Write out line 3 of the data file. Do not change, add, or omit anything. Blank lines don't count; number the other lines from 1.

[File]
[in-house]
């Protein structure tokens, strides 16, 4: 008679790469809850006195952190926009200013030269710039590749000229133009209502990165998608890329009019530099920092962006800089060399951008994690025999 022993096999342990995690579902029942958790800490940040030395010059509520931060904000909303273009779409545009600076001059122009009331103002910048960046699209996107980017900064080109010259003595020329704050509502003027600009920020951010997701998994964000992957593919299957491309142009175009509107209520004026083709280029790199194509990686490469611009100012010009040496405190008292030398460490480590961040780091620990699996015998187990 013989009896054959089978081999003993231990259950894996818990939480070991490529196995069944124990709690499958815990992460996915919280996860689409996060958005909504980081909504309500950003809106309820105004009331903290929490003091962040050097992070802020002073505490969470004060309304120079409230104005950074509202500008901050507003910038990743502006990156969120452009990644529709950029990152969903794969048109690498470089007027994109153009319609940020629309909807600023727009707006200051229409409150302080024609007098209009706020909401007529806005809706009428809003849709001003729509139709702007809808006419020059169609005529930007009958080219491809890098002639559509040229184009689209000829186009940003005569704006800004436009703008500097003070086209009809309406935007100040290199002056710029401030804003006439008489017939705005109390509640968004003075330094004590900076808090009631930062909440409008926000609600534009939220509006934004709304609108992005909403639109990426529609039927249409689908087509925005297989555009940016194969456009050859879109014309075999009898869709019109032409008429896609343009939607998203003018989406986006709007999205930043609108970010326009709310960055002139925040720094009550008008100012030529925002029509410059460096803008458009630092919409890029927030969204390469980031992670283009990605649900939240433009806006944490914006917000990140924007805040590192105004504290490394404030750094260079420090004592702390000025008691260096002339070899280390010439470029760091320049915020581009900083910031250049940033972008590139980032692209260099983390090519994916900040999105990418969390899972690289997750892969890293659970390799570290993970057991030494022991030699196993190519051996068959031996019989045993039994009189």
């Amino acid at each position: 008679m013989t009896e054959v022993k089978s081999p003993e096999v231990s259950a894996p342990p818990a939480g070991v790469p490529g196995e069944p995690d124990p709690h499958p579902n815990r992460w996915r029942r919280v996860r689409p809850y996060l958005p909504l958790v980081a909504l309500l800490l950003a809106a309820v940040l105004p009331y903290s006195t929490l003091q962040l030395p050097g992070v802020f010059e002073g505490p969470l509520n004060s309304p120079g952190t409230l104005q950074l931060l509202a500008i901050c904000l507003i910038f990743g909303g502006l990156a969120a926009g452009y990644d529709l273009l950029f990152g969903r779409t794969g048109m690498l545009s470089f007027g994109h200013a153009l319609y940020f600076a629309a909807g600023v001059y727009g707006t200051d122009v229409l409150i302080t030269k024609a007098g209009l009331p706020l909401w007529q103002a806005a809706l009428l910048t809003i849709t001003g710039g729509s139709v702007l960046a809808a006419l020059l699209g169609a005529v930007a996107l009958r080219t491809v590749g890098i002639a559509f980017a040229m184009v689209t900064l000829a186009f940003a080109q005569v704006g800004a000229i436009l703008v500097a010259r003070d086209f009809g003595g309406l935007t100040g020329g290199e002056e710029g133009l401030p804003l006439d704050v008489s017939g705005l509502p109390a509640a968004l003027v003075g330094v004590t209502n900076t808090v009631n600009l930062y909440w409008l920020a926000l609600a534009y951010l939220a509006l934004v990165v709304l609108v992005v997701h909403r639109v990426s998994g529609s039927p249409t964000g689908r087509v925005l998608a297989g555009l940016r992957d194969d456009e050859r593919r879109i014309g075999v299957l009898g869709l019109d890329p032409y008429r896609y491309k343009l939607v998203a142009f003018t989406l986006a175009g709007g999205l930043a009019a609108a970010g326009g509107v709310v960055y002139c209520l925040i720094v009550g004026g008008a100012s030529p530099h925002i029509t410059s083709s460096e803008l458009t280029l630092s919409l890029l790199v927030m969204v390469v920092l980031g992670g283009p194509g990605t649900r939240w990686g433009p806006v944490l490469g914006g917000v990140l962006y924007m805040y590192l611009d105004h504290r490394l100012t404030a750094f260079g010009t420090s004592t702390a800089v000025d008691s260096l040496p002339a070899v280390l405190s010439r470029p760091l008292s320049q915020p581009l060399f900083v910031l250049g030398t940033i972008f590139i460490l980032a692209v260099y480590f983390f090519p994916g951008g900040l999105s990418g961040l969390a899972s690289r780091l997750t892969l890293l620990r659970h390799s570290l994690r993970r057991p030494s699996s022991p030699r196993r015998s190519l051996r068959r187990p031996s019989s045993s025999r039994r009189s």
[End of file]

């Amino acid at each position: 008679m013989t009896e054959v022993k089978s081999p003993e096999v231990s259950a894996p342990p818990a939480g070991v790469p490529g196995e069944p995690d124990p709690h499958p579902n815990r992460w996915r029942r919280v996860r689409p809850y996060l958005p909504l958790v980081a909504l309500l800490l950003a809106a309820v940040l105004p009331y903290s006195t929490l003091q962040l030395p050097g992070v802020f010059e002073g505490p969470l509520n004060s309304p120079g952190t409230l104005q950074l931060l509202a500008i901050c904000l507003i910038f990743g909303g502006l990156a969120a926009g452009y990644d529709l273009l950029f990152g969903r779409t794969g048109m690498l545009s470089f007027g994109h200013a153009l319609y940020f600076a629309a909807g600023v001059y727009g707006t200051d122009v229409l409150i302080t030269k024609a007098g209009l009331p706020l909401w007529q103002a806005a809706l009428l910048t809003i849709t001003g710039g729509s139709v702007l960046a809808a006419l020059l699209g169609a005529v930007a996107l009958r080219t491809v590749g890098i002639a559509f980017a040229m184009v689209t900064l000829a186009f940003a080109q005569v704006g800004a000229i436009l703008v500097a010259r003070d086209f009809g003595g309406l935007t100040g020329g290199e002056e710029g133009l401030p804003l006439d704050v008489s017939g705005l509502p109390a509640a968004l003027v003075g330094v004590t209502n900076t808090v009631n600009l930062y909440w409008l920020a926000l609600a534009y951010l939220a509006l934004v990165v709304l609108v992005v997701h909403r639109v990426s998994g529609s039927p249409t964000g689908r087509v925005l998608a297989g555009l940016r992957d194969d456009e050859r593919r879109i014309g075999v299957l009898g869709l019109d890329p032409y008429r896609y491309k343009l939607v998203a142009f003018t989406l986006a175009g709007g999205l930043a009019a609108a970010g326009g509107v709310v960055y002139c209520l925040i720094v009550g004026g008008a100012s030529p530099h925002i029509t410059s083709s460096e803008l458009t280029l630092s919409l890029l790199v927030m969204v390469v920092l980031g992670g283009p194509g990605t649900r939240w990686g433009p806006v944490l490469g914006g917000v990140l962006y924007m805040y590192l611009d105004h504290r490394l100012t404030a750094f260079g010009t420090s004592t702390a800089v000025d008691s260096l040496p002339a070899v280390l405190s010439r470029p760091l008292s320049q915020p581009l060399f900083v910031l250049g030398t940033i972008f590139i460490l980032a692209v260099y480590f983390f090519p994916g951008g900040l999105s990418g961040l969390a899972s690289r780091l997750t892969l890293l620990r659970h390799s570290l994690r993970r057991p030494s699996s022991p030699r196993r015998s190519l051996r068959r187990p031996s019989s045993s025999r039994r009189s």